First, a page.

(Isaiah 1:10,16-20 / Psalm 50:8-9,16-17,21,23 / Matthew 23:1-12)
Most of us get our feelings hurt when others reject us or do not approve of us. Young women especially seem to fall prey to the desire to please everyone and be accepted and well liked. Children want to be popular at school and have lots of friends too. Teenagers go to great lengths with their appearance, clothes and the way they act, in order to fit in with the popular crowd. And when couples start dating they want their girlfriend or boyfriend’s parents to like them and accept them. This is especially true with newly weds. It hurts the whole family if a new son or daughter in law is not well liked or accepted into the family.
Even as adults, we do many things in order to get others to like us and accept us, at work, in our parish, and in the neighborhood or community where we live. We think that people will like us more if we get a college education, have a nice home, a new car, dress well and socialize with the neighbors or other parishioners at church more.
Let’s face it. No one wants other people to disapprove of them. We want to get along with people, have others think highly of us and live a happy, peaceful life. We do whatever it takes to get along, even if we have to say what others want to hear in order to avoid an argument, or cause hard feelings. Or maybe we just don’t address things that people do that are wrong, because it will get them upset with us. It’s easier to just let it slide rather than have to deal with an open confrontation and hurt feelings. We have better things to do than add more negativity to our lives, so we just walk away from potentially negative situations.
The prophet Jeremiah lived in contrast to this attitude though. He spoke God’s truth to the people, regardless as to how they responded to it. The truth poked their conscience and it hurt, so the people were irate and “out to get him”. They were living a happy life doing whatever they pleased and then Jeremiah came along to tell them that they were not pleasing to God. This definitely caused a lot of hard feelings and negativity. But, Jesus told us “woe to you when all men speak well of you, for that is how their fathers treated the false prophets”. Lk 6:26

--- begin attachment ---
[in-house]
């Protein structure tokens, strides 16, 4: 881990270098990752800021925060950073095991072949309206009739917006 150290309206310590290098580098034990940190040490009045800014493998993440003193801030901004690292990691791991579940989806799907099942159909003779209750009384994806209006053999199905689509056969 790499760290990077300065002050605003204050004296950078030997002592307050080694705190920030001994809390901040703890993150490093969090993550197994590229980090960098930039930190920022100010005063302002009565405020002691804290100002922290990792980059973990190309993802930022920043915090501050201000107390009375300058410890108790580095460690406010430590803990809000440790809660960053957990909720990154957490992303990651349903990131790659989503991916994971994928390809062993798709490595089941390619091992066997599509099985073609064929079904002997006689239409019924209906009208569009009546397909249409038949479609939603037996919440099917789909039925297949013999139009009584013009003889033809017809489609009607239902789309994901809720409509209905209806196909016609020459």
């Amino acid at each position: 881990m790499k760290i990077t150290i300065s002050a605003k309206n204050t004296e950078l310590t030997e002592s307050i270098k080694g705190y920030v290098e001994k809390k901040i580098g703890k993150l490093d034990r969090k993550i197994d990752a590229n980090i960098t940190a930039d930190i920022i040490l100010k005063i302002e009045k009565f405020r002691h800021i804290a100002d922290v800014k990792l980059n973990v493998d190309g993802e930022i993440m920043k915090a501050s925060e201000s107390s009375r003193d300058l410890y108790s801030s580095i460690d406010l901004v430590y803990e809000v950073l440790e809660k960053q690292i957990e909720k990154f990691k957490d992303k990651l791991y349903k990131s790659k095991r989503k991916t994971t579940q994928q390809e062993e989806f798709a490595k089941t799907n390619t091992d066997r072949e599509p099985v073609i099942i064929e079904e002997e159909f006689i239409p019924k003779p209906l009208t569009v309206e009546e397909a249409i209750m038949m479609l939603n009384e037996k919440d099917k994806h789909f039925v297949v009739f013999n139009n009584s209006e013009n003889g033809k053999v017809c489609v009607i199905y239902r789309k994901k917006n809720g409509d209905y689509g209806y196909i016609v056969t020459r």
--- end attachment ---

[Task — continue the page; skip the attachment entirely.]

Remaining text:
Jesus spoke the truth to the people too, regardless of how they responded to it. Jesus upset the religious leaders of his time to the point they wanted to kill him as well. But, he accepted it, he embraced it, and Jesus Christ is the example we should follow in our lives. It is He that we should look up to, not other people. It matters what the Lord thinks of us, not the people around us, whose emotions fluctuate from moment to moment. We are to speak the truth, because the truth is not based on what other people expect from us, like the two sons in today’s gospel, that wanted to sit at the right an left hand of Jesus in the kingdom of God. He didn’t try to gain their approval, or the approval of the scribes and Pharisees either.
Jesus and Jeremiah both simply spoke the truth to the people of their time and allowed them to deal with their own emotions, even if the negative emotions of the people at that time, led to their own death. The truth is the truth, period.
Christ also taught us in an earlier chapter in the book of Matthew: “Blessed are you when they insult you and persecute you and utter every kind of evil against you (falsely) because of me. Rejoice and be glad, for your reward will be great in heaven. Thus they persecuted the prophets who were before you.” Mt 5: 11-12
So, don’t be afraid of other people’s opinion of you! If they get upset at you for telling the truth, standing up for the good, and speaking up against evil, then you are living your life in union with the gospel of Jesus Christ. You will be pleasing to the Lord and will be rewarded in our Father’s heavenly kingdom.